Editor's Note: Jade Esteban Estrada is the writer of Glitter Political, a series of articles detailing San Antonio's political scene.
On a bustling Tuesday morning, I spot Bexar County Sheriff Javier Salazar in the back dining room of Mi Tierra Café y Panadería.
The American Dream mural to my left, which features an artistic interpretation of San Antonio’s most celebrated movers and shakers, serves as an unrehearsed icebreaker as I sit down with the county’s highest-ranking law enforcement official.
Salazar, who’s currently working out the kinks of a new cite-and-release program, says he hopes a lifelike image of himself will one day be added to Jesus Diaz Garza’s sprawling art piece.
“To me, [being added to the mural] means you’ve made it in a big way,” he says. “That’s how I’ll know that I’ve made it in Bexar County politics.”
Salazar, now 48, has always felt certain that he’s meant to achieve something important. He’s often on the lookout for a defining moment when it will become apparent.
Life’s challenges came early for Salazar. He was born a few months premature and describes himself as “a sick kid,” having had meningitis twice by the time he was 2. Doctors told his parents that he’d never walk or talk.
“For whatever reason, I was saved from that and came out to be a happy, healthy kid,” Salazar says with the buoyant energy that’s become a hallmark of his public persona.
Indeed, Salazar not only recovered from his illnesses but went on to play football and soccer and act in plays. Growing up, his parents often told him that God saved him for a reason. So, at every new stage in his life Salazar has asked himself, “Is this the reason?”
After graduating high school, Salazar got a job as a hotel bartender. He needed a way to pay for college, so he took advantage of the hotel chain’s tuition reimbursement program. The caveat was that the classes had to be related to the food and beverage industry.
“Not that there’s anything wrong with food service, but to me, it was like watching paint dry,” Salazar recounts with exasperation. “I was dying — studying, you know, at what room temperature does chicken go bad.” He laughs. “I was dy-ing inside a little bit every day!”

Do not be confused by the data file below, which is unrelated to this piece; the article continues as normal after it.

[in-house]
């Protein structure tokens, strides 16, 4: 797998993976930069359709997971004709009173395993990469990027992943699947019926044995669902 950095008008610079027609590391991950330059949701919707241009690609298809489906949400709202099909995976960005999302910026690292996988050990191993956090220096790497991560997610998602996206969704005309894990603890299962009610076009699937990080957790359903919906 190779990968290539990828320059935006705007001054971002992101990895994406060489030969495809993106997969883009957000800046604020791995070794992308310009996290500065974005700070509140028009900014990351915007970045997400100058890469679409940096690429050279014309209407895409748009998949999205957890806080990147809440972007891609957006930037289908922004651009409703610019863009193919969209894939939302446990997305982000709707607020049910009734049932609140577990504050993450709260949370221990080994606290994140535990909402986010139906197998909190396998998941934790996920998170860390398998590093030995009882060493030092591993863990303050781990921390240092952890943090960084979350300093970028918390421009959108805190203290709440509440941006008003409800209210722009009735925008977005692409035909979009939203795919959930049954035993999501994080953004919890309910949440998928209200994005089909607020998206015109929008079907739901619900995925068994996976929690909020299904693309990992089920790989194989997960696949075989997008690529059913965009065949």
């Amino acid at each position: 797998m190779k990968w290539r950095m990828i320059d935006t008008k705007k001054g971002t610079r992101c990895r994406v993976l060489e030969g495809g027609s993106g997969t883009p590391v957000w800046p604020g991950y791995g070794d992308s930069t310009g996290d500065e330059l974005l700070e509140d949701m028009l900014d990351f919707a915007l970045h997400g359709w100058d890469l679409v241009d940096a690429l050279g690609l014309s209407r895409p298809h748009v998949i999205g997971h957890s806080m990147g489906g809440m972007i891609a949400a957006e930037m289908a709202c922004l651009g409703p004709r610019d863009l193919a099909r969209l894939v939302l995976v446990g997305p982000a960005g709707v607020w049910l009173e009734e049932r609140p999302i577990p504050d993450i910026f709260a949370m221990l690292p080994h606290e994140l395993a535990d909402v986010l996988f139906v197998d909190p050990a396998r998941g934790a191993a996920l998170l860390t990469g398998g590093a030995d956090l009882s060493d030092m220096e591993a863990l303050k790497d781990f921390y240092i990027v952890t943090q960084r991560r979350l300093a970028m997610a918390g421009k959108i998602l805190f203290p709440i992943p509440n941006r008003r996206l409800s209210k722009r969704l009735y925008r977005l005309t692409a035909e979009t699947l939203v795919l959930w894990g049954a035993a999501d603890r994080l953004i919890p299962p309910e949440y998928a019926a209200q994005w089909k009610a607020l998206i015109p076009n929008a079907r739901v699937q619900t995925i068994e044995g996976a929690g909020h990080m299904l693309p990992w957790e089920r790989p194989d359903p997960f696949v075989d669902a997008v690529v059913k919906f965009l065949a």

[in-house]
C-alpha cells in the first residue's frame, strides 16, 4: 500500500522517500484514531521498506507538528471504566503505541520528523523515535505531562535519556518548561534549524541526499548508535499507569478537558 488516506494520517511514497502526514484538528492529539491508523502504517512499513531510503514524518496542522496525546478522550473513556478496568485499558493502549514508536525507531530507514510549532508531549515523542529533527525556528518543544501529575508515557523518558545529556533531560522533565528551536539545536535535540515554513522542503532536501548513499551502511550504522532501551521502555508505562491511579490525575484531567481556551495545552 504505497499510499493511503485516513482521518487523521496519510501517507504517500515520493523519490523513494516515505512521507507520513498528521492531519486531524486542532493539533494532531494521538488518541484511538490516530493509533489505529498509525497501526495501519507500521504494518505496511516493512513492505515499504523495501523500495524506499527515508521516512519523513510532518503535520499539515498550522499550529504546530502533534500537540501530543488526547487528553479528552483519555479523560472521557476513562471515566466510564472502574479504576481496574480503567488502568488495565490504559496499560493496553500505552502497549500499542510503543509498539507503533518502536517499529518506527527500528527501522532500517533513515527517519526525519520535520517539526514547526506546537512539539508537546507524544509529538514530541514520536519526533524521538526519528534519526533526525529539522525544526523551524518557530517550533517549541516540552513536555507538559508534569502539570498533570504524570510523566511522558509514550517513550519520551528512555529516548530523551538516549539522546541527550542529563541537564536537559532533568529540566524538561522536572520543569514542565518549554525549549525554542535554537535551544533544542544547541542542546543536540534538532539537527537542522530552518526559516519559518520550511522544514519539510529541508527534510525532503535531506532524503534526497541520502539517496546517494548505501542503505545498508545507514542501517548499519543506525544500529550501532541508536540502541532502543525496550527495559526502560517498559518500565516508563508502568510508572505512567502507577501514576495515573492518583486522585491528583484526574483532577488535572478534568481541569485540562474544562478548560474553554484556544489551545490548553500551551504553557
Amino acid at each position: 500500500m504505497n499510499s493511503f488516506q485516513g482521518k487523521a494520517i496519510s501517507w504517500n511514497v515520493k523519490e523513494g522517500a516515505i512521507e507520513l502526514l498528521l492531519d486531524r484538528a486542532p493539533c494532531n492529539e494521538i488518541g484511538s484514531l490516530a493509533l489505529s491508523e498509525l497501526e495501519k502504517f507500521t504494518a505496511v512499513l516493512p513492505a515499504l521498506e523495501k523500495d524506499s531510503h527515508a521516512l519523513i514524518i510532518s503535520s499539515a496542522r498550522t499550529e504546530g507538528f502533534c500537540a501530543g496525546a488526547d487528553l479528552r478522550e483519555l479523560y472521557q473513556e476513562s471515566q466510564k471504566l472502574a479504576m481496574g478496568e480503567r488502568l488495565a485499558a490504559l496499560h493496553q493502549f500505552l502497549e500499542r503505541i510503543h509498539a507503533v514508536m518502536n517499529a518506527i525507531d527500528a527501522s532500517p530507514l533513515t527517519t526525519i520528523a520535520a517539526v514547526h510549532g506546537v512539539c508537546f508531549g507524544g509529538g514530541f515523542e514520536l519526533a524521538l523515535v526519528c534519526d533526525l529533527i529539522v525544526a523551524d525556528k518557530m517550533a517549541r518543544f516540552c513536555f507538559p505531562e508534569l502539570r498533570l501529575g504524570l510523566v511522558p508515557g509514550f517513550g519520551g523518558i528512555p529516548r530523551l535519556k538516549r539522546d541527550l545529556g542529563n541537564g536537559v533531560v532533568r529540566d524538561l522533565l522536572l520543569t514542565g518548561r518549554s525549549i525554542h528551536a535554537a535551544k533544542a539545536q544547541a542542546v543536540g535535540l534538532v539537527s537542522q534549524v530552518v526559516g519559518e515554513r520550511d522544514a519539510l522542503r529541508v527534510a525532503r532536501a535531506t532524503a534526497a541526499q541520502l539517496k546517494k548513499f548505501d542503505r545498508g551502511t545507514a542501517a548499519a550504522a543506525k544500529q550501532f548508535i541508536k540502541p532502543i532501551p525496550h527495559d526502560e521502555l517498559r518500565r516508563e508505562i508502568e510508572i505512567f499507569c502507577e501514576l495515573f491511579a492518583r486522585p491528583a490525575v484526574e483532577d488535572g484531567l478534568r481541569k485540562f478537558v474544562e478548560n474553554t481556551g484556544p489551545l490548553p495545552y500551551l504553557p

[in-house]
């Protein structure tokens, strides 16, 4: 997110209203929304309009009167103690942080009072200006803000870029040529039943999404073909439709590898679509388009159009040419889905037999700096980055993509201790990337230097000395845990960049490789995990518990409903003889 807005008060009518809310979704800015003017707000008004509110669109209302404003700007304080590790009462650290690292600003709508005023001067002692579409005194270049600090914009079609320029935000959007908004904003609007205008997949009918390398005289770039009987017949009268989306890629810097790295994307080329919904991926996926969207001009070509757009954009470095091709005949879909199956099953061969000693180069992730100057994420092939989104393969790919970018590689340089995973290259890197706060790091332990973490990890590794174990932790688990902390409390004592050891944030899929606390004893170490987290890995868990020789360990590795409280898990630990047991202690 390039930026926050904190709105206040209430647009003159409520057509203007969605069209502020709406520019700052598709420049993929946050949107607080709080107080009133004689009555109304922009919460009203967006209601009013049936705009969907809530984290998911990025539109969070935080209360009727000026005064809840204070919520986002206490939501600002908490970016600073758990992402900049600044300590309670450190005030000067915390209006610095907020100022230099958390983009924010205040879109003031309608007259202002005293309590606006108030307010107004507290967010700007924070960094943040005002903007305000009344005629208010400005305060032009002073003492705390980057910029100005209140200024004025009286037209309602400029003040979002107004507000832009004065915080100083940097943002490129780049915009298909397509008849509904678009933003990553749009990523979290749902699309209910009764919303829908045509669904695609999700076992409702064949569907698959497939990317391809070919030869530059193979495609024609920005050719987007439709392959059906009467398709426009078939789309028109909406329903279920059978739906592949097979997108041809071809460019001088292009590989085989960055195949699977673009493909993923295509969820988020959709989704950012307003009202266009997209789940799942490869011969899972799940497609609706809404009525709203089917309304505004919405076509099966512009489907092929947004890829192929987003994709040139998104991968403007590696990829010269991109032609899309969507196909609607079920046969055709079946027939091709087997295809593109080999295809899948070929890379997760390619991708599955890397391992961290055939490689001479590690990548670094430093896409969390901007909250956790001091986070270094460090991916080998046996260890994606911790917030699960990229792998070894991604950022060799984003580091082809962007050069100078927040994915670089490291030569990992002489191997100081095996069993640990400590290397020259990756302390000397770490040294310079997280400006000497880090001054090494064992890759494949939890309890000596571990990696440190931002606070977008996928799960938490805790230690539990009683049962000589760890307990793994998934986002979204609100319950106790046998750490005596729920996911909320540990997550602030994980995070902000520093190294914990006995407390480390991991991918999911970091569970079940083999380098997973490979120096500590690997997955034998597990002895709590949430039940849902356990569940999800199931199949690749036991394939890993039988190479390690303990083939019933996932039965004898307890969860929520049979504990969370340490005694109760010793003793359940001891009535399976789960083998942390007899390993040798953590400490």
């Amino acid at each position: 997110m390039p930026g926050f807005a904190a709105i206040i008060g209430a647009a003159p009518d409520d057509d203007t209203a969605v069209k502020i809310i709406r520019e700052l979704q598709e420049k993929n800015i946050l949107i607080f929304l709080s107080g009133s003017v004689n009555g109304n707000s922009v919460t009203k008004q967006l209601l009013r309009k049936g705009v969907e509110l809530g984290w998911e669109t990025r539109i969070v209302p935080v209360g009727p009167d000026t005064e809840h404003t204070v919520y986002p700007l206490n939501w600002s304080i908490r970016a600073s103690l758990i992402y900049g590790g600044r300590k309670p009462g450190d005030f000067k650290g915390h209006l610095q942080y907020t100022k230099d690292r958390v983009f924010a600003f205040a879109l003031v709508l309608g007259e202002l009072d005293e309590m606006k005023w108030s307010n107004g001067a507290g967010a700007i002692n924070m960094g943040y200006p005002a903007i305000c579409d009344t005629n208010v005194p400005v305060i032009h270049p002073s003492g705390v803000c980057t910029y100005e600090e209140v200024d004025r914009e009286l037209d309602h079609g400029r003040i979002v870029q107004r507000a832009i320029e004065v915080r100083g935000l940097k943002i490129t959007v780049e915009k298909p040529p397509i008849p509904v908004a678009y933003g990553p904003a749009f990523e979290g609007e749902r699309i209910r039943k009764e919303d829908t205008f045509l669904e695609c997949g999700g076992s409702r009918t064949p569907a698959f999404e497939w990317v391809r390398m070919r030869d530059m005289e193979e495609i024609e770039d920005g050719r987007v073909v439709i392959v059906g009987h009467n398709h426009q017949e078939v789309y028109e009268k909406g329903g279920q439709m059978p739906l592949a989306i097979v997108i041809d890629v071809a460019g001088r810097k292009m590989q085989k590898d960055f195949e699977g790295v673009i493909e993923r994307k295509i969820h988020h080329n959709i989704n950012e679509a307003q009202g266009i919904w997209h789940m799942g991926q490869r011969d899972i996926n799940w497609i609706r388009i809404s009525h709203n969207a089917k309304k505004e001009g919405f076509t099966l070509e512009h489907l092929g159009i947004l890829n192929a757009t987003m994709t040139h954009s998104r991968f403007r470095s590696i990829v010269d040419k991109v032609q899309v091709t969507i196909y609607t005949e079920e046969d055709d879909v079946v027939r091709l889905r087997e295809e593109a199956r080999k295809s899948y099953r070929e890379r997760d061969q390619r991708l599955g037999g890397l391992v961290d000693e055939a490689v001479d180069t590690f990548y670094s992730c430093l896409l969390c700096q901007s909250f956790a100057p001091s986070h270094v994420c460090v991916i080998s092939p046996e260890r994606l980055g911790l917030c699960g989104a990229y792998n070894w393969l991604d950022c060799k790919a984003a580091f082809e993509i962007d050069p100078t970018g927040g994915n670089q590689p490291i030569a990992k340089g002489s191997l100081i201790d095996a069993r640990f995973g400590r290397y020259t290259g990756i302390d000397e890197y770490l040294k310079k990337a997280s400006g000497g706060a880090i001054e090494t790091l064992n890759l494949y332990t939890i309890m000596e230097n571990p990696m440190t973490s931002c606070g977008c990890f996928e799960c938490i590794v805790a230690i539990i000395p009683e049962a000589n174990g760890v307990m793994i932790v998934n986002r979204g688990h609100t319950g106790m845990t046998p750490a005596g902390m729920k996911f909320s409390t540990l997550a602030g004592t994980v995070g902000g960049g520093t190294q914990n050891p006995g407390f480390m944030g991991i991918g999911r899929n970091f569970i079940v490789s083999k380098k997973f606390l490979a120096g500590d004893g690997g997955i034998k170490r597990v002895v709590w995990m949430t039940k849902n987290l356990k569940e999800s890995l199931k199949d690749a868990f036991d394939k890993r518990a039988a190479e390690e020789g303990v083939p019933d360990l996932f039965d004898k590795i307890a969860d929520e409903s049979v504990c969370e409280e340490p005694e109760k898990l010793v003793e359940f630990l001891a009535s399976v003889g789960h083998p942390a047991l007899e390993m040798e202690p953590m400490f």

Salazar always knew he wanted to be in some kind of public service. However, he’d ruled out the military, since that might take him far from home, and starting a family was part of his long-term plan.
Instead, he joined the San Antonio Police Department as a patrolman. He got off his shift at 6:30 a.m. and caught naps in his truck before his first class at 7:45 a.m. The schedule made for long days, but it allowed him to attend San Antonio College on his own terms. He fell in love with criminal justice and soon made it his major.
Though the hours were rough, he had an instinct that things would eventually pay off.
During his 23 years at SAPD, Salazar made a name for himself as a social-media trailblazer and Chief William McManus’ right hand man. Salazar also won attention with his work as the director of the department’s Integrity Unit.
“Since the very first police officer put on a uniform, misconduct has been a part of policing,” he says. “Right now, the public demands that we hold ourselves accountable and hold each other accountable.”
In early 2016, Salazar ran for Bexar County sheriff while still working full-time at SAPD. During the campaign, he bolstered himself by thinking back on his difficult days at SAC.
“I’d go block walk in the afternoons, and I was tired, man. The last thing I wanted to do was put on a campaign shirt and jeans and go knock on doors. But I did, because why? Because it has to pay off at some point.”
And by a thin margin, it did.
Even though he’d never run for public office before, the campaign messaging about his qualifications helped clench an upset victory over Susan Parmerleau.
Salazar hit the ground running with a new leadership approach enhanced by a big-picture view of the office. As part of that, he doubled the required in-service training for deputies to 40 hours a year — twice the amount required by the state.
He also found that some deputies were uncomfortable reporting misconduct, such as DWIs, by their peers. Last year, under his watch, nearly two dozen deputies were arrested for crimes including sexual assault, drunken driving and domestic violence.
Not all deputies have a drinking issue, Salazar said. “But as an agency? We have a drinking problem. I think you’d be hard-pressed to try and deny that.”
The department is now offering Alcoholics Anonymous and Family Violence Prevention Services workshops. Those efforts won’t fix the problems overnight, he acknowledges, but he’s confident they’ll pay off in three to ten years.
I ask Salazar what crime and justice have taught him about people.
“That there are bad people in the world,” he says. “They will prey upon children. They will victimize the elderly. They will steal your life savings if need be. There are people like that in the world. Do I think that all humanity is bad? No. Monsters are real, but for the most part, people can be fixed. People can fix themselves. They just need the right impetus to make that happen.”
I pose another question: What advice does he have for the sheriff of Bexar County in 2069?
“I’ll be 99 at that time, so I’m assuming you’re thinking I’m not going to be the sheriff at that time?” Salazar asks with a poker face. “Wow, that’s kind of insulting!”
But seriousness sets in and he continues. “My advice to the sheriff in 2069 is just do the right thing, even if it’s not the comfortable thing to do. Just keep doing your job and don’t let the naysayers discourage you.”
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